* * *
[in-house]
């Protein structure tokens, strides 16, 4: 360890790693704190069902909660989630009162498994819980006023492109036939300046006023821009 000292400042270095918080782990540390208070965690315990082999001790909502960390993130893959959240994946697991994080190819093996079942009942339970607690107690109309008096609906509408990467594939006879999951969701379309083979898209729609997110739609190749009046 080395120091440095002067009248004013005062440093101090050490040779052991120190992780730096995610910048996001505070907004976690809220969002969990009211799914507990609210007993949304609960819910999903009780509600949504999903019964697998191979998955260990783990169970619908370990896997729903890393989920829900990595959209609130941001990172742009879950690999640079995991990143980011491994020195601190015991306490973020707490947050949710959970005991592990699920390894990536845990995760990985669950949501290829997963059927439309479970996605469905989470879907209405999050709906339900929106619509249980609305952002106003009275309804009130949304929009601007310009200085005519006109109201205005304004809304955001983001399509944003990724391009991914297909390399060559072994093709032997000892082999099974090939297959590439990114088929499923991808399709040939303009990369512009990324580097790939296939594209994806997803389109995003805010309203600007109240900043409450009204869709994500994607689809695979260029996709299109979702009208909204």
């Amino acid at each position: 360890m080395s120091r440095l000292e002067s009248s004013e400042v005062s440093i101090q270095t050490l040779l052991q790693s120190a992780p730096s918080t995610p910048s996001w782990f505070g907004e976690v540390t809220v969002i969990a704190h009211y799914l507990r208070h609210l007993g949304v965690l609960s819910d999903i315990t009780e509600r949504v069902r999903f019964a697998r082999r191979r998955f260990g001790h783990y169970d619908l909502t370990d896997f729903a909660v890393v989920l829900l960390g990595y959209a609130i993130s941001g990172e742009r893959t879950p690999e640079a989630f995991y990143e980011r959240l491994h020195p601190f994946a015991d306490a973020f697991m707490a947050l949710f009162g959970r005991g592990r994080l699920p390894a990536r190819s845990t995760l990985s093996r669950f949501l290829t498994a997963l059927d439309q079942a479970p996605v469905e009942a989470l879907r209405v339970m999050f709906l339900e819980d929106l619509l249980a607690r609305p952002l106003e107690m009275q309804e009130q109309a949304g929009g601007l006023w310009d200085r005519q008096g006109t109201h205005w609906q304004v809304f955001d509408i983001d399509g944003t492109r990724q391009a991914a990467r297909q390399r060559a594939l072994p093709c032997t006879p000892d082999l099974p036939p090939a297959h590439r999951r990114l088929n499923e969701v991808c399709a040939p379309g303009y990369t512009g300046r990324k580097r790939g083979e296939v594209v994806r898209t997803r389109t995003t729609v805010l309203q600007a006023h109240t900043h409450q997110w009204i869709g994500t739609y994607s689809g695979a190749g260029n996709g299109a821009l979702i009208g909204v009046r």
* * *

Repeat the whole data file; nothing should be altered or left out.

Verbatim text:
[in-house]
């Protein structure tokens, strides 16, 4: 360890790693704190069902909660989630009162498994819980006023492109036939300046006023821009 000292400042270095918080782990540390208070965690315990082999001790909502960390993130893959959240994946697991994080190819093996079942009942339970607690107690109309008096609906509408990467594939006879999951969701379309083979898209729609997110739609190749009046 080395120091440095002067009248004013005062440093101090050490040779052991120190992780730096995610910048996001505070907004976690809220969002969990009211799914507990609210007993949304609960819910999903009780509600949504999903019964697998191979998955260990783990169970619908370990896997729903890393989920829900990595959209609130941001990172742009879950690999640079995991990143980011491994020195601190015991306490973020707490947050949710959970005991592990699920390894990536845990995760990985669950949501290829997963059927439309479970996605469905989470879907209405999050709906339900929106619509249980609305952002106003009275309804009130949304929009601007310009200085005519006109109201205005304004809304955001983001399509944003990724391009991914297909390399060559072994093709032997000892082999099974090939297959590439990114088929499923991808399709040939303009990369512009990324580097790939296939594209994806997803389109995003805010309203600007109240900043409450009204869709994500994607689809695979260029996709299109979702009208909204």
């Amino acid at each position: 360890m080395s120091r440095l000292e002067s009248s004013e400042v005062s440093i101090q270095t050490l040779l052991q790693s120190a992780p730096s918080t995610p910048s996001w782990f505070g907004e976690v540390t809220v969002i969990a704190h009211y799914l507990r208070h609210l007993g949304v965690l609960s819910d999903i315990t009780e509600r949504v069902r999903f019964a697998r082999r191979r998955f260990g001790h783990y169970d619908l909502t370990d896997f729903a909660v890393v989920l829900l960390g990595y959209a609130i993130s941001g990172e742009r893959t879950p690999e640079a989630f995991y990143e980011r959240l491994h020195p601190f994946a015991d306490a973020f697991m707490a947050l949710f009162g959970r005991g592990r994080l699920p390894a990536r190819s845990t995760l990985s093996r669950f949501l290829t498994a997963l059927d439309q079942a479970p996605v469905e009942a989470l879907r209405v339970m999050f709906l339900e819980d929106l619509l249980a607690r609305p952002l106003e107690m009275q309804e009130q109309a949304g929009g601007l006023w310009d200085r005519q008096g006109t109201h205005w609906q304004v809304f955001d509408i983001d399509g944003t492109r990724q391009a991914a990467r297909q390399r060559a594939l072994p093709c032997t006879p000892d082999l099974p036939p090939a297959h590439r999951r990114l088929n499923e969701v991808c399709a040939p379309g303009y990369t512009g300046r990324k580097r790939g083979e296939v594209v994806r898209t997803r389109t995003t729609v805010l309203q600007a006023h109240t900043h409450q997110w009204i869709g994500t739609y994607s689809g695979a190749g260029n996709g299109a821009l979702i009208g909204v009046r």